What you see is a combination of state owned heavy industries and then licenses are given to private

What you see is a combination of state owned heavy industries and then licenses are given to private

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What you see is a combination of state owned heavy industries and then licenses are given to private firms, who act as rent-seekers – will lobby to prevent other firms from obtaining a license, insuring that the first firm is able to exert a monopoly over the market. The problem with import substitution is that it is expensive – the government becomes burdened with high costs in order to keep the system going. States have to borrow money in order to finance infrastructure, state industries, and the needs of urban elites (hospitals, universities, etc). By 1986, per capita debt in LA was 3 times higher than in Asia. Furthermore, products do not develop. Since they are only concerned with domestic consumption and can exert monopolies, firms do not innovate or try to make themselves more competitive in the international market, because there is no need to do so. A final problem with import substitution is that it only works (to the degree that it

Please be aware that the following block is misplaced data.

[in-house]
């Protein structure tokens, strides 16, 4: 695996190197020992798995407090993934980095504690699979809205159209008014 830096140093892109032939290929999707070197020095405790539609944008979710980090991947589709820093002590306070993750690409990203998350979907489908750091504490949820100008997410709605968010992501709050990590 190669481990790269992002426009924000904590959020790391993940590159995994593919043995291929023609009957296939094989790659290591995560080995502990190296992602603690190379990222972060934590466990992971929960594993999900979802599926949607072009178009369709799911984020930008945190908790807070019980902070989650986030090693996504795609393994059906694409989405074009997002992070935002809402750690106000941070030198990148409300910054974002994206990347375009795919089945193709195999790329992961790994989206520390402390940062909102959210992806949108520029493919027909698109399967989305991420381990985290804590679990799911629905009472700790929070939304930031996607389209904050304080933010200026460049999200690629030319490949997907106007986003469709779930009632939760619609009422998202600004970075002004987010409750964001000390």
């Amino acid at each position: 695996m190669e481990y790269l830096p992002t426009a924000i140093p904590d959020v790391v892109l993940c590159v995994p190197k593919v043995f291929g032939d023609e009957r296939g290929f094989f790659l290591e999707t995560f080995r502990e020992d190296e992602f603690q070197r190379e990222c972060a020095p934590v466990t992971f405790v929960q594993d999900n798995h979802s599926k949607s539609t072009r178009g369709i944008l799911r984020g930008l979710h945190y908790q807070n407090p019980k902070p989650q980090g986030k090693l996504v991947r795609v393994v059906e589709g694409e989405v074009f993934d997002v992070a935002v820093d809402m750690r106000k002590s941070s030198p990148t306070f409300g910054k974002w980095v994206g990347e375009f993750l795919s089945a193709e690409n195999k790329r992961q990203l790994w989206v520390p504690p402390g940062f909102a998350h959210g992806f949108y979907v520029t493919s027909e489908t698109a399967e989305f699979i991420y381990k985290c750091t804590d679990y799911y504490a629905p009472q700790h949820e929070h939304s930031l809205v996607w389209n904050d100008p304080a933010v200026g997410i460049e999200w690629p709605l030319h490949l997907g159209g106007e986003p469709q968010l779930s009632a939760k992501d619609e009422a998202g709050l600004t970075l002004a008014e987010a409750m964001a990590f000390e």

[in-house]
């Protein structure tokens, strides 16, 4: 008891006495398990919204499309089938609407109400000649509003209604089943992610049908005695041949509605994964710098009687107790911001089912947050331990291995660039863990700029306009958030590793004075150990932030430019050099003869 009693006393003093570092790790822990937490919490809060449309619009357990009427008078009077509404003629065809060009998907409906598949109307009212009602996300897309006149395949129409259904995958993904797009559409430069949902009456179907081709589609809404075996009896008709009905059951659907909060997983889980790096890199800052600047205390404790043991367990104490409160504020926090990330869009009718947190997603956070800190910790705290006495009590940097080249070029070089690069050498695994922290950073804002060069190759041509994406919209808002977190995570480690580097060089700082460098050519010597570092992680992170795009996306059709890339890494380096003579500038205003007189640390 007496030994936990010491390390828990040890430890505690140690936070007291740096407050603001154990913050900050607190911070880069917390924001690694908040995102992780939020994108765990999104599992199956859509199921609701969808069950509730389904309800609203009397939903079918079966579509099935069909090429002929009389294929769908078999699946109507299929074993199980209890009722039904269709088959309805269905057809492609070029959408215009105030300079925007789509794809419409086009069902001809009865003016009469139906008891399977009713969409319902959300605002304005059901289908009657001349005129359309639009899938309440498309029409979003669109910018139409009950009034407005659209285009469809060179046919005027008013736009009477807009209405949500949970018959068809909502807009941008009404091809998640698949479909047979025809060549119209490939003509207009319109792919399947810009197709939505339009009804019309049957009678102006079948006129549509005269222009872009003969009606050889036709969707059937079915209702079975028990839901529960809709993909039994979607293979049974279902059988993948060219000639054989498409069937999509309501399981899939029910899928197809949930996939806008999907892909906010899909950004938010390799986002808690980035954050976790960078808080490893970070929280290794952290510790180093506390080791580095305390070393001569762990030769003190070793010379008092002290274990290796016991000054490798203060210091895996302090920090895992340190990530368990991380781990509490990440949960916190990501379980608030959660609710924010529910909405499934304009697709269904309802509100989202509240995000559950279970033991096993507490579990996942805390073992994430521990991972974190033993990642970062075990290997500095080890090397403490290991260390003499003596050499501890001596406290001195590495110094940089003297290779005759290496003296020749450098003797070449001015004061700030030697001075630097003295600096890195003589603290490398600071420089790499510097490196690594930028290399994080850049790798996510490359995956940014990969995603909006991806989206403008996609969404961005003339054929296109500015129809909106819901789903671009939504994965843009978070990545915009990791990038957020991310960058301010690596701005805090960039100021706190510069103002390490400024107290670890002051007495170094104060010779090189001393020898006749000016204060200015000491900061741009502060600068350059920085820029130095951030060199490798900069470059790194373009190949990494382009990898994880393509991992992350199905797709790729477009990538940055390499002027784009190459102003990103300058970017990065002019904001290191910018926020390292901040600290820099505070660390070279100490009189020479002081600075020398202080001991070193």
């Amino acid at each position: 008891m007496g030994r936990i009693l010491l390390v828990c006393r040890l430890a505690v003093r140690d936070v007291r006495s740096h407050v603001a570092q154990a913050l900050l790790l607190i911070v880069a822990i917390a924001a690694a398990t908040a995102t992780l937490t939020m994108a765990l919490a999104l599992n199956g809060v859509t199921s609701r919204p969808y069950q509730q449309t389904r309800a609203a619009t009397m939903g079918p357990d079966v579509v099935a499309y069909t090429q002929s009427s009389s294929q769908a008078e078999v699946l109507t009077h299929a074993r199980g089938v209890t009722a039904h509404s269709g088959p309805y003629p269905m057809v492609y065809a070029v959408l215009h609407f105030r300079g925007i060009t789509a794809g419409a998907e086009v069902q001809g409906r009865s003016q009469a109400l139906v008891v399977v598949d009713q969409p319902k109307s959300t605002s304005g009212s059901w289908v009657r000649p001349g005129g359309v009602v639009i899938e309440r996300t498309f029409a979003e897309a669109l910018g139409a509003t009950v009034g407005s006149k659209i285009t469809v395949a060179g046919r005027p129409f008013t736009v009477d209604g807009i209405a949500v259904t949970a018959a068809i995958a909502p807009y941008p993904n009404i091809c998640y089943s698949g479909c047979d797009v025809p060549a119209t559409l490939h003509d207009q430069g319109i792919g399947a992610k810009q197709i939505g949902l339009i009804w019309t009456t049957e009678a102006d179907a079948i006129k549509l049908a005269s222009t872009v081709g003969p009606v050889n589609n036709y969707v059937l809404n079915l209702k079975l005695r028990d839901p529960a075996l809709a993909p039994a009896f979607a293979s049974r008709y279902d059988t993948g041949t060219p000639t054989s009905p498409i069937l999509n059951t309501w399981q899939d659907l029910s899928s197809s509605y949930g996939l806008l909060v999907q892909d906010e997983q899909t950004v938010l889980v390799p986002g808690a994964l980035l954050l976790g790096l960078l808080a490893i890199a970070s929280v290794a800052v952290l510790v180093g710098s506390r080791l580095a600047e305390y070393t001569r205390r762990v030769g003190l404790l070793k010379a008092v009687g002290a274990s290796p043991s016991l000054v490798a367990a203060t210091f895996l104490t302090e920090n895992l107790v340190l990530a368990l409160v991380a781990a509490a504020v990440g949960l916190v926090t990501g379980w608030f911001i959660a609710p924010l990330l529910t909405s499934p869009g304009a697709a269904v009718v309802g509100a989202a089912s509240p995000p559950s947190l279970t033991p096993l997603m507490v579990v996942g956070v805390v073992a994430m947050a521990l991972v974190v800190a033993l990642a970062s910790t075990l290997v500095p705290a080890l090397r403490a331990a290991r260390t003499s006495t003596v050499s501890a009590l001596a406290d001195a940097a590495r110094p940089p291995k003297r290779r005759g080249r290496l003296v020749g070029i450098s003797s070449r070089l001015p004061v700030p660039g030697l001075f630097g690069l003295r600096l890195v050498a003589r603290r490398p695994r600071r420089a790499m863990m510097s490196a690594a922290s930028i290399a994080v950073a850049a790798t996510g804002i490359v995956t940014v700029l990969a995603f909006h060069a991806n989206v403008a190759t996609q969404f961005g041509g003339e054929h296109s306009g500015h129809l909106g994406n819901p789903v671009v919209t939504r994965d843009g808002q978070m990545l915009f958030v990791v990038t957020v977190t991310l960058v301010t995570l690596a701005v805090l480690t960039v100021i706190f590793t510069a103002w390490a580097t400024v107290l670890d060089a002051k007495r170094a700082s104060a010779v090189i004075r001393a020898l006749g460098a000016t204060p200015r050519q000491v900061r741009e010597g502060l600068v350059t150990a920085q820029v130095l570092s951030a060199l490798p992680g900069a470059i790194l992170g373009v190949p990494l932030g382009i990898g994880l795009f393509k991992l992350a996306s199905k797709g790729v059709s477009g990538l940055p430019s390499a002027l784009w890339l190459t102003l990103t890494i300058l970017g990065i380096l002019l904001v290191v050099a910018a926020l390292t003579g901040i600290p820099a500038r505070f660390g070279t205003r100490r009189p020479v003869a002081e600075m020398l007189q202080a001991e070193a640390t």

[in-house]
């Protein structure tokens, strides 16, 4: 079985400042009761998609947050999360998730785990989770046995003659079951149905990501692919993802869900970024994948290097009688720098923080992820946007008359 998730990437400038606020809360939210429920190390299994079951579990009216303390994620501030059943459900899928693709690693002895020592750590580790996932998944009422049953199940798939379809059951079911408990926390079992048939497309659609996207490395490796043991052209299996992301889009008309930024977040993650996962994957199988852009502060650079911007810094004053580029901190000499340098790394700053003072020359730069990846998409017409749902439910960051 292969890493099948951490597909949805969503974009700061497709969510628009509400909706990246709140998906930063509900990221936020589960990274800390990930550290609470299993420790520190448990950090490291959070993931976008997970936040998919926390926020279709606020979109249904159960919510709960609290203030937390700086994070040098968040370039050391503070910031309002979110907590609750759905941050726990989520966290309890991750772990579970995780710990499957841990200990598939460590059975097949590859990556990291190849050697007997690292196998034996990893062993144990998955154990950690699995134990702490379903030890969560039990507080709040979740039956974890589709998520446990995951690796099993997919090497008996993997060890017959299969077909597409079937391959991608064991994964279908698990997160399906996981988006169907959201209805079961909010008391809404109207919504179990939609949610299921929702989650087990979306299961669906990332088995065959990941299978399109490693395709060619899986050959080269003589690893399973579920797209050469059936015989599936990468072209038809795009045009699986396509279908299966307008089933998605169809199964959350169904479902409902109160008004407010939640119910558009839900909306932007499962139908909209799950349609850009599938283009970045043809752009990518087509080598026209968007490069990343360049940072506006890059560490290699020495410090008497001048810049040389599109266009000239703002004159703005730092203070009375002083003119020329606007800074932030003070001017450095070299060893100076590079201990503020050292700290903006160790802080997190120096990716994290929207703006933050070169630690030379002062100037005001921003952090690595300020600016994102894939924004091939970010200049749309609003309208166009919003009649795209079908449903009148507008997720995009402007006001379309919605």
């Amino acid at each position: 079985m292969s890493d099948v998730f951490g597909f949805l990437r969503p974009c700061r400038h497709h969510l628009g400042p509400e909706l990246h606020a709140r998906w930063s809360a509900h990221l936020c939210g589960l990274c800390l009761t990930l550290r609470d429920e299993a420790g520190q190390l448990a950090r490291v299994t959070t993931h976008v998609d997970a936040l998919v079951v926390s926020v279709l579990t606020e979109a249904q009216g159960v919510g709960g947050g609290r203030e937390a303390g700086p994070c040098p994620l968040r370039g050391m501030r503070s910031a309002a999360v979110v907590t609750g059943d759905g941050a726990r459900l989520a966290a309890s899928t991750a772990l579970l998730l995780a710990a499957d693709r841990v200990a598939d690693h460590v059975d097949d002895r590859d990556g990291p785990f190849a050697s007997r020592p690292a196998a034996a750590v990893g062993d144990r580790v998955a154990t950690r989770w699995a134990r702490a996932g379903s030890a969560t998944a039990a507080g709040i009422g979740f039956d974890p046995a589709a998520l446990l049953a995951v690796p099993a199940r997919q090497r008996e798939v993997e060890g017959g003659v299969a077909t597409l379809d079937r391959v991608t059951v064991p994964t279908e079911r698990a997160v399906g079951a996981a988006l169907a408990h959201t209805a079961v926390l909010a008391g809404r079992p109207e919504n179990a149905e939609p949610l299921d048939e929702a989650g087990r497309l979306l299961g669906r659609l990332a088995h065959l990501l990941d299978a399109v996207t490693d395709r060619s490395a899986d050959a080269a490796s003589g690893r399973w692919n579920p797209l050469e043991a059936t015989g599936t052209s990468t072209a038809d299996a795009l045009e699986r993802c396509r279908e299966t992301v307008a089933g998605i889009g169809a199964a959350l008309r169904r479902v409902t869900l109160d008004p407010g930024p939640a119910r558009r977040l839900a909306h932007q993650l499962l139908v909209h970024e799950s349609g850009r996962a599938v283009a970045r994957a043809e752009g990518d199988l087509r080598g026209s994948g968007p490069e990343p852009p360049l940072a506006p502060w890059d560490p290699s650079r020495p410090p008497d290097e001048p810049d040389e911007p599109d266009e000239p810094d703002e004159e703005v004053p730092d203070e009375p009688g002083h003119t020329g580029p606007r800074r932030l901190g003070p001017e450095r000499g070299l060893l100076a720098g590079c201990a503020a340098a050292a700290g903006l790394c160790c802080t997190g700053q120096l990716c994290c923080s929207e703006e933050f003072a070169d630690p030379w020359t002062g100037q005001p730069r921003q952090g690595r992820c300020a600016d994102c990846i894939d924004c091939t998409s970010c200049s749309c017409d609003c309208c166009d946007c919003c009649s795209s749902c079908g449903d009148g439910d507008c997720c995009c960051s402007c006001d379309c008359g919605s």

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Unformatted text preview: does work) in large states where there is a large domestic market for consumer goods. Only in such a situation is production really profitable. Smaller states do not see the same success. While import substitution policies led to significant economic growth in the 1960s, by the 1970s, the Latin American countries faced serious problems. The period from 1973-1987 is known as the lost decade, as LA states faced economic meltdowns due to the failure of import-substitution and then the need to significantly alter economic policies to make up for the loss. During the 1970s, expenditures were high, the governments loosened the money supply, causing inflation, which made LA currencies less attractive to invest in, even domestically led to capital flight, as domestic investors moved their money out of the country (unlike in Asia, where money stayed at home)....
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This note was uploaded on 11/27/2011 for the course POLISCI 1003 taught by Professor Olson during the Fall '11 term at GWU.

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What you see is a combination of state owned heavy industries and then licenses are given to private

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